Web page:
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Three Observations From The Wolves' Win Over The Suns

by Julian Andrews
Web Editorial Associate Follow

The Wolves got a much-needed blowout win over the Phoenix Suns on Tuesday night. With the 118-91 victory, the Wolves started off a very important Western Conference road trip on a high note and have now climbed to just one game under .500 and two games out of the No. 8 seed. 

Here are a few things I noticed…

Okogie’s Offensive Growth

Josh Okogie had the best game of his young career in Phoenix, finishing with 21 points, five rebounds, two assists and two steals. Okogie has always been a sparkplug, but he’s starting to make some very heady plays as well. When he’s getting out in transition—which happens a lot—he’s no longer only crashing to the rim at full speed, he’s keeping his eyes open. In the last few games he’s shown off some solid chemistry with Taj Gibson, who has in his own right been doing a good job picking spots for Okogie to dish to. The way Okogie barrels to the rim reminds me of Russel Westbrook, but the young rookie has a somewhat limited set of finishing moves once he gets there. Learning to pass to the open big man when defenses help on him is opening up Okogie’s game immensely. That’s not to say he’s a bad finisher—it feels like every game he nails some kind of circus shot.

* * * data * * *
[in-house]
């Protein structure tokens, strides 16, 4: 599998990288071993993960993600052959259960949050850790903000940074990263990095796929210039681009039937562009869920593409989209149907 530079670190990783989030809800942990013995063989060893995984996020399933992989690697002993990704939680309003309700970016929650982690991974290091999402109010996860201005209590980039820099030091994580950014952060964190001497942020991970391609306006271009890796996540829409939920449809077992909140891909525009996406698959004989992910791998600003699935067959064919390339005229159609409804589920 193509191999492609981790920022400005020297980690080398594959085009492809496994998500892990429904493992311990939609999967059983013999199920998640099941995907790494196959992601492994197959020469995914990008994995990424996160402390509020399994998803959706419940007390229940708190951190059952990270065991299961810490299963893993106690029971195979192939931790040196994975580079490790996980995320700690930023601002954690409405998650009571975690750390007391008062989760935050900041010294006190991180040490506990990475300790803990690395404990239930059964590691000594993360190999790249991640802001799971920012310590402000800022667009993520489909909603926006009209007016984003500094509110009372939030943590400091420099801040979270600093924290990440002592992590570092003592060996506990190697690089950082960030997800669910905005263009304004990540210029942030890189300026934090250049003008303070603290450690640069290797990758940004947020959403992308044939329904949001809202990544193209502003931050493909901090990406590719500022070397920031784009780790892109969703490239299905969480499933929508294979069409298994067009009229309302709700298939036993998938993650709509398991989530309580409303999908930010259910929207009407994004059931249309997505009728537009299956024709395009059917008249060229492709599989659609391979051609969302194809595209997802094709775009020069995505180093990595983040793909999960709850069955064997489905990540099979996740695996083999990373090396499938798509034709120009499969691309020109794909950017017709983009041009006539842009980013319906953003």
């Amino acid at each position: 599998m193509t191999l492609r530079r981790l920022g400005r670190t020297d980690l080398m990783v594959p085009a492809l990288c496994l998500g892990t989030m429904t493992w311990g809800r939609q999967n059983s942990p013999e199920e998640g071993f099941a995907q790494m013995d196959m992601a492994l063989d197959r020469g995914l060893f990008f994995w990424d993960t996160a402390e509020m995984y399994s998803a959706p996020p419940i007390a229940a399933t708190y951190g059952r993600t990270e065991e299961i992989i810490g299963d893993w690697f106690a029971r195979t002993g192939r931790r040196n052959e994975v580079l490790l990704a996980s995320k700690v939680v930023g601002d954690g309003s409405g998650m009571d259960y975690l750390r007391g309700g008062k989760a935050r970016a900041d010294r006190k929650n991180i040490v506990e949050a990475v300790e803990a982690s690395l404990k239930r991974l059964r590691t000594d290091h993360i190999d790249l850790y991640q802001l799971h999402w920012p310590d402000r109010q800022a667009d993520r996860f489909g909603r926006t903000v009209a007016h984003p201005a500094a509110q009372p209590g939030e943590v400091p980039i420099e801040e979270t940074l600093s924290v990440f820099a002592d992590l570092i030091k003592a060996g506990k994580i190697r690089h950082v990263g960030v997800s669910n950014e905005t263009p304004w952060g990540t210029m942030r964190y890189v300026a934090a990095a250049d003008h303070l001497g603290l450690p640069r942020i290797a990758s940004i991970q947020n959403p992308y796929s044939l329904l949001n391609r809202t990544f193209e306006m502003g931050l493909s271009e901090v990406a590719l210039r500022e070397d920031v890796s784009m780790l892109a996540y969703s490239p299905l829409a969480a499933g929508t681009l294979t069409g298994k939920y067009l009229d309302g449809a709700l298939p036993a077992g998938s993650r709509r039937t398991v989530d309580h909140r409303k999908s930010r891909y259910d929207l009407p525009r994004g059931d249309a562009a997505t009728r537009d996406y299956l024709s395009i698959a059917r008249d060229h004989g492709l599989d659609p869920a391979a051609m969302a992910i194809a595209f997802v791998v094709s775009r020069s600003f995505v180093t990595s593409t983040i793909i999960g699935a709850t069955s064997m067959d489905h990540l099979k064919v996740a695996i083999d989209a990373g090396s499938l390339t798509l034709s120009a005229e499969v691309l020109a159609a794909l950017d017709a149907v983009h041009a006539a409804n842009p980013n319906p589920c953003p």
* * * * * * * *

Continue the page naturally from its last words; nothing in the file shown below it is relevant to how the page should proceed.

Though Okogie was defined as a “three-and-D” prospect coming into the league, his offense is actually more built around his driving ability and his midrange game than his long-range shooting. However, developing a three-point shot is crucial for the next phase of his development. As a rookie, Okogie doesn’t have the bevy of moves to turn to that more polished offensive players might. That makes his shooting even more important as it is one of the main ways for him to keep his defenders on their toes. He’s been letting it fly with confidence lately and it’s clear that Okogie’s teammates and coaches want him to shoot the ball when he’s left open. Last night that patience paid off. Okogie went four-of-seven from beyond the arc, mostly on kick-outs after he was left open. If defenses are going to give Okogie those shots, he has to knock them down—this looks like it could be the start of something significant.

Okogie’s main calling card is still his defense. He is tenacious and aggressive, and has shown that he is capable making extremely intelligent choices on that end of the floor as well. However, foul trouble has been a problem lately. As opponents are learning Okogie’s defensive style they’re learning to manipulate him into spots he doesn’t want to be in, forcing him to foul. Okogie has to either learn how to get out of those situations without being whistled, or avoid them in the first place—the Wolves need him to stay on the floor.

Expected Dominance